I started reading Moby Dick when I was twenty-five. I am now sixty-two and just finished it. And still I found it a tough slog! At twenty-five I whipped and beat myself into an intellectual Bataan Death March to within thirty pages of the end and then let the open book simply fall through my fingers to the floor. I simply couldn’t take it anymore even though the book was supposedly reaching its climax – the revenge of the great white whale, the death of Ahab, and the destruction of the Pequod. But, I eventually persevered on and finished the book on my Kindle just last night.

For those who don’t know, Moby Dick was based on two actual events: the sinking by a whale of the Nantucket whaling ship Essex in 1820 off the coast of South America, and a very angry albino sperm whale called Mocha Dick that was killed in the late 1830s. Apparently, the whale had twenty harpoons stuck in him and attacked many ships in his day. Here is what Wikipedia has to say:

“This renowned monster, who had come off victorious in a hundred fights with his pursuers, was an old bull whale, of prodigious size and strength. From the effect of age, or more probably from a freak of nature… a singular consequence had resulted – he was white as wool![8]”

I like the way Wikipedia described it. Why couldn’t Melville write that way? Instead, this is how he writes:

“And yet, I’ve sometimes thought my brain was very calm – frozen calm, this old skull cracks so, like a glass in which the contents turn to ice, and shiver it. And still this hair is growing now; this moment growing, and heat must breed it; but no, it’s like that sort of common grass that will grow anywhere between the earthy clefts of Greenland ice or in Vesuvius lava.”

I rest my case.

Now, for those of you who who care, here are a few Moby Dick facts you probably didn’t know:
1. Ahab didn’t lose his leg from Moby Dick. He pretends he did, but he really didn’t. Starbuck, his chief mate, knows this, and buried deep, deep in the book is a little exchange between the two that goes like this: “Captain Ahab, I have heard of Moby Dick—but it was not Moby Dick that took off thy leg?” Captain Ahab replies, “Who told thee that?”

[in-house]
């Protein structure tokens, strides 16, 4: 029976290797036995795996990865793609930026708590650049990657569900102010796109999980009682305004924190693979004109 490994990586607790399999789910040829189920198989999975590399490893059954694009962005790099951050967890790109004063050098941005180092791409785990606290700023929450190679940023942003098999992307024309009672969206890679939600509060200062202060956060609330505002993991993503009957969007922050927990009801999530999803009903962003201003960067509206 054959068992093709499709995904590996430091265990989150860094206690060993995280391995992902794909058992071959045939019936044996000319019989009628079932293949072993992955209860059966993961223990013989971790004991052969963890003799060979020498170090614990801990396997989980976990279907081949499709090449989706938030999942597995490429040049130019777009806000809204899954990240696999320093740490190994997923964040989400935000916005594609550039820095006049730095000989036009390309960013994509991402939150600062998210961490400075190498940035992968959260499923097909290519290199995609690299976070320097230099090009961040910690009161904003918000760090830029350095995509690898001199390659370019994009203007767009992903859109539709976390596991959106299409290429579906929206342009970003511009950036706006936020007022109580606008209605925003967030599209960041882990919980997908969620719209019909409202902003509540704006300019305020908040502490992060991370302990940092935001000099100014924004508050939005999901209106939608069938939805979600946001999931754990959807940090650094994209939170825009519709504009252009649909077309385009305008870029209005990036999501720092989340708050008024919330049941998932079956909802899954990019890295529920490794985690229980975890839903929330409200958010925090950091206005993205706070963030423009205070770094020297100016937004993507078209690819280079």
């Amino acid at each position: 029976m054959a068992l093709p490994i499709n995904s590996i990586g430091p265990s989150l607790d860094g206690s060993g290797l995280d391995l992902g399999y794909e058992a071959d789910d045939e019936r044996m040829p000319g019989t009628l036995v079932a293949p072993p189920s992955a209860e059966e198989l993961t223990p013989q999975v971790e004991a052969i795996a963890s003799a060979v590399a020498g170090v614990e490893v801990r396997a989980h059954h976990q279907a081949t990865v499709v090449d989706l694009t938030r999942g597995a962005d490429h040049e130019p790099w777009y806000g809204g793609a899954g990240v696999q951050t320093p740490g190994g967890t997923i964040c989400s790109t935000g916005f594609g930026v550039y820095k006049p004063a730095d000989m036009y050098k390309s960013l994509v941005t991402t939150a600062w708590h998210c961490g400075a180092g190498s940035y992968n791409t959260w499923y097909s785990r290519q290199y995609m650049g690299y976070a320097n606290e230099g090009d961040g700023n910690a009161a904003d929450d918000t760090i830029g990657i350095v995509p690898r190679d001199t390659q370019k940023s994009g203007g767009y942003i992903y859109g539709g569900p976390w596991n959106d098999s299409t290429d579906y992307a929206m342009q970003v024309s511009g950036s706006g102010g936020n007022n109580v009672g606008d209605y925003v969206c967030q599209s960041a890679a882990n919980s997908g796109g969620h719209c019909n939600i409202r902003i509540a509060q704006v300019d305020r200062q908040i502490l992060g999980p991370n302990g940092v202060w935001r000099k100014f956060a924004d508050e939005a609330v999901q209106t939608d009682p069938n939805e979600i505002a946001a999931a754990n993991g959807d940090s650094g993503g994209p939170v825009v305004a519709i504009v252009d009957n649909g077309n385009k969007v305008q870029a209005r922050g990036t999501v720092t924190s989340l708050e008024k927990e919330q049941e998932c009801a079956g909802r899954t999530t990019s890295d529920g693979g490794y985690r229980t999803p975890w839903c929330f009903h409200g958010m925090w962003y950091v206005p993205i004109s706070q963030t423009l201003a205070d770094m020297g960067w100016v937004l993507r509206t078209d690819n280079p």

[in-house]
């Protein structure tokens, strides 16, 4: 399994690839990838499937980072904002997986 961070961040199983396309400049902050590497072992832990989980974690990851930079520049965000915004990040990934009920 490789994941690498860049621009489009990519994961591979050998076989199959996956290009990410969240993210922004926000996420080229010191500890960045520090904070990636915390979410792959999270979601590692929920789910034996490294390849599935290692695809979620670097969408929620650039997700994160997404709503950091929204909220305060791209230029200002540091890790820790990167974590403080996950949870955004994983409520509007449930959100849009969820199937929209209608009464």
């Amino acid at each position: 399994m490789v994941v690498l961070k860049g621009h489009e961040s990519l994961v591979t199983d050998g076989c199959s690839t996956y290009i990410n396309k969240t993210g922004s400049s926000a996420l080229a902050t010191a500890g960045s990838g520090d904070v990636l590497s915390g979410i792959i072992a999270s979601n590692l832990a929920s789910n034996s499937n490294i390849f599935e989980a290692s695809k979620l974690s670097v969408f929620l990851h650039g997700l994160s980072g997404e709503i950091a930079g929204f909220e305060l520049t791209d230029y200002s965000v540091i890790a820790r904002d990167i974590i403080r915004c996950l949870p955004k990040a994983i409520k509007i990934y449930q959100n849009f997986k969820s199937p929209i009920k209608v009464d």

2. Unlike the Gregory Peck movie, it was not Captain Ahab that got dangled in the harpoon lines around Moby Dick and was carried away to appear later lashed to the great white whale, it was Fedallah, one of the harpooners.
3. And finally, yes, Khan was quoting Ahab in Star Trek Two when he said, “…to the last I grapple with thee; from hell’s heart I stab at thee; for hate’s sake I spit my last breath at thee…”

Okay, those last were good lines, but not good enough to make me like the book. Still, in fairness, maybe I’m a dodo.

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John le Carre’s “A Delicate Truth”

I just finished reading John le Carre’s latest book A Delicate Truth. What a treat! Le Carre is 81 years old, and he’s not only written his best book in years, but in the process has fanned the coals of hope for my own flickering writing career. I have always admired Mr. le Carre’s writing style. Even in his books that I haven’t particularly enjoyed, the sheer quality of his writing always kept me reading on – intelligent, literary, and as deliciously multi-layered as a Strasbourg ice cream cone, i.e., from the little ice cream parlor on the left side of the street in front of the cathedral in Strasbourg, France.